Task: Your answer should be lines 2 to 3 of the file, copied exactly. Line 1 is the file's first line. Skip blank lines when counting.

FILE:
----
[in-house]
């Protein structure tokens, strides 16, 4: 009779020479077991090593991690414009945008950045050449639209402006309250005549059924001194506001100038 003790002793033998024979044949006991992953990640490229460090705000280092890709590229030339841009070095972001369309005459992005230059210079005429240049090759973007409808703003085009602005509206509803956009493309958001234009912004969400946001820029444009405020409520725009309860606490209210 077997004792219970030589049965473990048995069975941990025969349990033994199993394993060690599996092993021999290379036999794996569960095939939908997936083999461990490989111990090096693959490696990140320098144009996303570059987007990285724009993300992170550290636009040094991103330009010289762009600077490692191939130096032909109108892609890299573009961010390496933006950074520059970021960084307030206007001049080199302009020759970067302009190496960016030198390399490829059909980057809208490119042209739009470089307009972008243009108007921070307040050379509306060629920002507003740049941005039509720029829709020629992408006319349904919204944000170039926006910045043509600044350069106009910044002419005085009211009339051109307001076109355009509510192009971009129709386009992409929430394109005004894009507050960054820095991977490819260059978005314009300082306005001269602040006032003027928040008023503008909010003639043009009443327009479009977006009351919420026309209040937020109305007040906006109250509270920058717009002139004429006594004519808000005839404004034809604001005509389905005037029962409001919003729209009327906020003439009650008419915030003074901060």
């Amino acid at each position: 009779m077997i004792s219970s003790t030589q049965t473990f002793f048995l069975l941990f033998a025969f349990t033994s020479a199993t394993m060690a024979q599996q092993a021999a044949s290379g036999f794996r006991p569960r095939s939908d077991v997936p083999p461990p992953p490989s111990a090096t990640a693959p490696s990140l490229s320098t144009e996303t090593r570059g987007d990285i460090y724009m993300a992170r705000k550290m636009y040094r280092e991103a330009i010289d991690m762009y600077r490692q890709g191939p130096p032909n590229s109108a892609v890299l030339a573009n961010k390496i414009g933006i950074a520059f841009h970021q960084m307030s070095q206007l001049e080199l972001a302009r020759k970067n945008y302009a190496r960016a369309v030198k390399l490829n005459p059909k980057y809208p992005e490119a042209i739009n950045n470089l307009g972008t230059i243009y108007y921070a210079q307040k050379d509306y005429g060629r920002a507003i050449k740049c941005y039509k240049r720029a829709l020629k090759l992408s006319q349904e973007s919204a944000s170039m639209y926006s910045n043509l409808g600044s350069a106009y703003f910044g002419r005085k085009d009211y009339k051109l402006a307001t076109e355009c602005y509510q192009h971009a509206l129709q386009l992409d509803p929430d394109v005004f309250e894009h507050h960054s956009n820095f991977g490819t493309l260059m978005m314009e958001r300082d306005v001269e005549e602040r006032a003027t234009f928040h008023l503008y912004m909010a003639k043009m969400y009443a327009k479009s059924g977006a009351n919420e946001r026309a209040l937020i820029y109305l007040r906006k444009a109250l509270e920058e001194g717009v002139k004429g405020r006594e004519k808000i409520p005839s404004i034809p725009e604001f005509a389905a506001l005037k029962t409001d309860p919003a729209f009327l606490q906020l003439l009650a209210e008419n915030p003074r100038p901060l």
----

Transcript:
């Protein structure tokens, strides 16, 4: 009779020479077991090593991690414009945008950045050449639209402006309250005549059924001194506001100038 003790002793033998024979044949006991992953990640490229460090705000280092890709590229030339841009070095972001369309005459992005230059210079005429240049090759973007409808703003085009602005509206509803956009493309958001234009912004969400946001820029444009405020409520725009309860606490209210 077997004792219970030589049965473990048995069975941990025969349990033994199993394993060690599996092993021999290379036999794996569960095939939908997936083999461990490989111990090096693959490696990140320098144009996303570059987007990285724009993300992170550290636009040094991103330009010289762009600077490692191939130096032909109108892609890299573009961010390496933006950074520059970021960084307030206007001049080199302009020759970067302009190496960016030198390399490829059909980057809208490119042209739009470089307009972008243009108007921070307040050379509306060629920002507003740049941005039509720029829709020629992408006319349904919204944000170039926006910045043509600044350069106009910044002419005085009211009339051109307001076109355009509510192009971009129709386009992409929430394109005004894009507050960054820095991977490819260059978005314009300082306005001269602040006032003027928040008023503008909010003639043009009443327009479009977006009351919420026309209040937020109305007040906006109250509270920058717009002139004429006594004519808000005839404004034809604001005509389905005037029962409001919003729209009327906020003439009650008419915030003074901060």
């Amino acid at each position: 009779m077997i004792s219970s003790t030589q049965t473990f002793f048995l069975l941990f033998a025969f349990t033994s020479a199993t394993m060690a024979q599996q092993a021999a044949s290379g036999f794996r006991p569960r095939s939908d077991v997936p083999p461990p992953p490989s111990a090096t990640a693959p490696s990140l490229s320098t144009e996303t090593r570059g987007d990285i460090y724009m993300a992170r705000k550290m636009y040094r280092e991103a330009i010289d991690m762009y600077r490692q890709g191939p130096p032909n590229s109108a892609v890299l030339a573009n961010k390496i414009g933006i950074a520059f841009h970021q960084m307030s070095q206007l001049e080199l972001a302009r020759k970067n945008y302009a190496r960016a369309v030198k390399l490829n005459p059909k980057y809208p992005e490119a042209i739009n950045n470089l307009g972008t230059i243009y108007y921070a210079q307040k050379d509306y005429g060629r920002a507003i050449k740049c941005y039509k240049r720029a829709l020629k090759l992408s006319q349904e973007s919204a944000s170039m639209y926006s910045n043509l409808g600044s350069a106009y703003f910044g002419r005085k085009d009211y009339k051109l402006a307001t076109e355009c602005y509510q192009h971009a509206l129709q386009l992409d509803p929430d394109v005004f309250e894009h507050h960054s956009n820095f991977g490819t493309l260059m978005m314009e958001r300082d306005v001269e005549e602040r006032a003027t234009f928040h008023l503008y912004m909010a003639k043009m969400y009443a327009k479009s059924g977006a009351n919420e946001r026309a209040l937020i820029y109305l007040r906006k444009a109250l509270e920058e001194g717009v002139k004429g405020r006594e004519k808000i409520p005839s404004i034809p725009e604001f005509a389905a506001l005037k029962t409001d309860p919003a729209f009327l606490q906020l003439l009650a209210e008419n915030p003074r100038p901060l």